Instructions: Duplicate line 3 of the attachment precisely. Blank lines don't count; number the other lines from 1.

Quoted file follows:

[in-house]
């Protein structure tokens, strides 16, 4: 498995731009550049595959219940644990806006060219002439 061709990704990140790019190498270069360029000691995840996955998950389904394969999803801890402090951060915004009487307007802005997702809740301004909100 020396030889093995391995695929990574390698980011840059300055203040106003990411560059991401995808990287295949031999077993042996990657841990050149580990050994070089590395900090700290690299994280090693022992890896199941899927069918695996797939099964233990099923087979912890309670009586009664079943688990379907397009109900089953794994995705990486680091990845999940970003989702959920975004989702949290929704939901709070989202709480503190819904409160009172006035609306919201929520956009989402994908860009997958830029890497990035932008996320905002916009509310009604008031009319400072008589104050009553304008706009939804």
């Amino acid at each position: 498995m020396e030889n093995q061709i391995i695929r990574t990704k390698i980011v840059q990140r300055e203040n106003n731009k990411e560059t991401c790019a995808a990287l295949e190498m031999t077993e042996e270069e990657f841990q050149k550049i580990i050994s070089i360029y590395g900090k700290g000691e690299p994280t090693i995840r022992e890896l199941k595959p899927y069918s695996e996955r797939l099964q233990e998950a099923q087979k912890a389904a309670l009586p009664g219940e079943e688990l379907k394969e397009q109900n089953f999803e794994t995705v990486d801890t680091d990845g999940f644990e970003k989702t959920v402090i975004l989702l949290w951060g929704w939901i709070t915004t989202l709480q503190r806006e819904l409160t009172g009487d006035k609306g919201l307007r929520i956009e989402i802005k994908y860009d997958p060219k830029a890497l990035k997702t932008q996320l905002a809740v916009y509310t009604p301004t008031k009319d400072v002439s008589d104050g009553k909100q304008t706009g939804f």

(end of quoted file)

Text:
């Amino acid at each position: 498995m020396e030889n093995q061709i391995i695929r990574t990704k390698i980011v840059q990140r300055e203040n106003n731009k990411e560059t991401c790019a995808a990287l295949e190498m031999t077993e042996e270069e990657f841990q050149k550049i580990i050994s070089i360029y590395g900090k700290g000691e690299p994280t090693i995840r022992e890896l199941k595959p899927y069918s695996e996955r797939l099964q233990e998950a099923q087979k912890a389904a309670l009586p009664g219940e079943e688990l379907k394969e397009q109900n089953f999803e794994t995705v990486d801890t680091d990845g999940f644990e970003k989702t959920v402090i975004l989702l949290w951060g929704w939901i709070t915004t989202l709480q503190r806006e819904l409160t009172g009487d006035k609306g919201l307007r929520i956009e989402i802005k994908y860009d997958p060219k830029a890497l990035k997702t932008q996320l905002a809740v916009y509310t009604p301004t008031k009319d400072v002439s008589d104050g009553k909100q304008t706009g939804f």